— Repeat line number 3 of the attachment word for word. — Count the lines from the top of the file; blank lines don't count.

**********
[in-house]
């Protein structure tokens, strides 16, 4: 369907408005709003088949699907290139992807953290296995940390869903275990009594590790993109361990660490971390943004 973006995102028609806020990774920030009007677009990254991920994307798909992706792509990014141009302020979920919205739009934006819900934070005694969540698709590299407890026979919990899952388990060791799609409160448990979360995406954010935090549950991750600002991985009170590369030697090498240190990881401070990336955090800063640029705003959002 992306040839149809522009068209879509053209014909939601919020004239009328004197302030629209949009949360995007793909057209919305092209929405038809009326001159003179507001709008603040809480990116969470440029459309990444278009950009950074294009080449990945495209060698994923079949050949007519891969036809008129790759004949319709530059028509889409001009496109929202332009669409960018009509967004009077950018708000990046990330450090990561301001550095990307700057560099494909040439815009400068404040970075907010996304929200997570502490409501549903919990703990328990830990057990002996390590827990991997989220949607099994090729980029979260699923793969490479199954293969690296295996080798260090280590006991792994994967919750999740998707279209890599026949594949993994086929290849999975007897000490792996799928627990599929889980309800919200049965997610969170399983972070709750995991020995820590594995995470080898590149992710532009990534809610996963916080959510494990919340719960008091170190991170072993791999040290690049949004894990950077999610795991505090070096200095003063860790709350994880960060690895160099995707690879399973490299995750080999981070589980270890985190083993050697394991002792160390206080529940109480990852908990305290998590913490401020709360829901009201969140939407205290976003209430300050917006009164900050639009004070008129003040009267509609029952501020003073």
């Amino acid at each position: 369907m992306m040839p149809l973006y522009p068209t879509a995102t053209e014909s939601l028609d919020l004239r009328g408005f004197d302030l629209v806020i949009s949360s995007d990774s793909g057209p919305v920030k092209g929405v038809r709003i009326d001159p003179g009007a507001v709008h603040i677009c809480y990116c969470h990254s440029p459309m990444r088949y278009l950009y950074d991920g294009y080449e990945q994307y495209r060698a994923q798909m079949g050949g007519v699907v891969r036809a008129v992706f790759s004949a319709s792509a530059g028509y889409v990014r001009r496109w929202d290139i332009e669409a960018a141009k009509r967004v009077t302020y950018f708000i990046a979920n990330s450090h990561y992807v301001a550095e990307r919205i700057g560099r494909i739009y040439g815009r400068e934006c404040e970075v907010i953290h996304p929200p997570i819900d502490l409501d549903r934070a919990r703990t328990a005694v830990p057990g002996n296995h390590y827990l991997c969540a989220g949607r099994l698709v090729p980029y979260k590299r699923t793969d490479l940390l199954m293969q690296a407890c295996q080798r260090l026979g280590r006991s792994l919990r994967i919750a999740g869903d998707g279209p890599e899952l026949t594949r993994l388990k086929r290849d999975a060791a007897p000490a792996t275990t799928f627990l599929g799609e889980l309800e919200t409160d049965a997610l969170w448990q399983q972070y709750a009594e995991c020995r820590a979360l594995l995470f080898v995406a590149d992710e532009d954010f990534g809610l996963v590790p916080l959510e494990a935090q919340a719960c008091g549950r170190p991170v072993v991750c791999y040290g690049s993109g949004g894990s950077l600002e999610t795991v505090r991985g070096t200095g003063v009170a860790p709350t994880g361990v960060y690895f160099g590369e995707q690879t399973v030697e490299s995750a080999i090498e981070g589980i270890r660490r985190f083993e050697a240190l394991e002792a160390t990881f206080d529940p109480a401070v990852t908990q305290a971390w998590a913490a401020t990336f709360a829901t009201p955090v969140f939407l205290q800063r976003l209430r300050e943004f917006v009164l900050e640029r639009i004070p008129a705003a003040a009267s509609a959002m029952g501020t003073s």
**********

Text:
């Amino acid at each position: 369907m992306m040839p149809l973006y522009p068209t879509a995102t053209e014909s939601l028609d919020l004239r009328g408005f004197d302030l629209v806020i949009s949360s995007d990774s793909g057209p919305v920030k092209g929405v038809r709003i009326d001159p003179g009007a507001v709008h603040i677009c809480y990116c969470h990254s440029p459309m990444r088949y278009l950009y950074d991920g294009y080449e990945q994307y495209r060698a994923q798909m079949g050949g007519v699907v891969r036809a008129v992706f790759s004949a319709s792509a530059g028509y889409v990014r001009r496109w929202d290139i332009e669409a960018a141009k009509r967004v009077t302020y950018f708000i990046a979920n990330s450090h990561y992807v301001a550095e990307r919205i700057g560099r494909i739009y040439g815009r400068e934006c404040e970075v907010i953290h996304p929200p997570i819900d502490l409501d549903r934070a919990r703990t328990a005694v830990p057990g002996n296995h390590y827990l991997c969540a989220g949607r099994l698709v090729p980029y979260k590299r699923t793969d490479l940390l199954m293969q690296a407890c295996q080798r260090l026979g280590r006991s792994l919990r994967i919750a999740g869903d998707g279209p890599e899952l026949t594949r993994l388990k086929r290849d999975a060791a007897p000490a792996t275990t799928f627990l599929g799609e889980l309800e919200t409160d049965a997610l969170w448990q399983q972070y709750a009594e995991c020995r820590a979360l594995l995470f080898v995406a590149d992710e532009d954010f990534g809610l996963v590790p916080l959510e494990a935090q919340a719960c008091g549950r170190p991170v072993v991750c791999y040290g690049s993109g949004g894990s950077l600002e999610t795991v505090r991985g070096t200095g003063v009170a860790p709350t994880g361990v960060y690895f160099g590369e995707q690879t399973v030697e490299s995750a080999i090498e981070g589980i270890r660490r985190f083993e050697a240190l394991e002792a160390t990881f206080d529940p109480a401070v990852t908990q305290a971390w998590a913490a401020t990336f709360a829901t009201p955090v969140f939407l205290q800063r976003l209430r300050e943004f917006v009164l900050e640029r639009i004070p008129a705003a003040a009267s509609a959002m029952g501020t003073s």